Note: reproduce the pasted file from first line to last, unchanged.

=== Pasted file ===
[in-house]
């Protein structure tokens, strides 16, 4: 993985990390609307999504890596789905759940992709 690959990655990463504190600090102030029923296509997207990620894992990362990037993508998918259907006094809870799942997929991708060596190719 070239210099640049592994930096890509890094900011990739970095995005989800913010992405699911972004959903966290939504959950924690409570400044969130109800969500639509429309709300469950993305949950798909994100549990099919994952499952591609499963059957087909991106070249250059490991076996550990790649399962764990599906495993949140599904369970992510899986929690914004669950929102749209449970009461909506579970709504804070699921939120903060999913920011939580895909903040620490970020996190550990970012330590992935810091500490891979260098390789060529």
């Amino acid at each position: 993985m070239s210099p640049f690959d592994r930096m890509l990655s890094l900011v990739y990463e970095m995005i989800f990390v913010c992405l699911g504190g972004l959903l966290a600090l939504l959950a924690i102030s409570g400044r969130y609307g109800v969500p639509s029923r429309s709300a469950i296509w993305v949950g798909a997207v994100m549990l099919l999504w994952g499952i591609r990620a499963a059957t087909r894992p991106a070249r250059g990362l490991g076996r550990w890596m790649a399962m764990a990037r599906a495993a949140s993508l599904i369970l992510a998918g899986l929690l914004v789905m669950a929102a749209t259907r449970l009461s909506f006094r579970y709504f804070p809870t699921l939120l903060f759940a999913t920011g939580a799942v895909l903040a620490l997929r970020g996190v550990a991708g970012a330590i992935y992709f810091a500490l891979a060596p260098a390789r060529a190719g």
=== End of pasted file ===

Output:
[in-house]
């Protein structure tokens, strides 16, 4: 993985990390609307999504890596789905759940992709 690959990655990463504190600090102030029923296509997207990620894992990362990037993508998918259907006094809870799942997929991708060596190719 070239210099640049592994930096890509890094900011990739970095995005989800913010992405699911972004959903966290939504959950924690409570400044969130109800969500639509429309709300469950993305949950798909994100549990099919994952499952591609499963059957087909991106070249250059490991076996550990790649399962764990599906495993949140599904369970992510899986929690914004669950929102749209449970009461909506579970709504804070699921939120903060999913920011939580895909903040620490970020996190550990970012330590992935810091500490891979260098390789060529």
């Amino acid at each position: 993985m070239s210099p640049f690959d592994r930096m890509l990655s890094l900011v990739y990463e970095m995005i989800f990390v913010c992405l699911g504190g972004l959903l966290a600090l939504l959950a924690i102030s409570g400044r969130y609307g109800v969500p639509s029923r429309s709300a469950i296509w993305v949950g798909a997207v994100m549990l099919l999504w994952g499952i591609r990620a499963a059957t087909r894992p991106a070249r250059g990362l490991g076996r550990w890596m790649a399962m764990a990037r599906a495993a949140s993508l599904i369970l992510a998918g899986l929690l914004v789905m669950a929102a749209t259907r449970l009461s909506f006094r579970y709504f804070p809870t699921l939120l903060f759940a999913t920011g939580a799942v895909l903040a620490l997929r970020g996190v550990a991708g970012a330590i992935y992709f810091a500490l891979a060596p260098a390789r060529a190719g």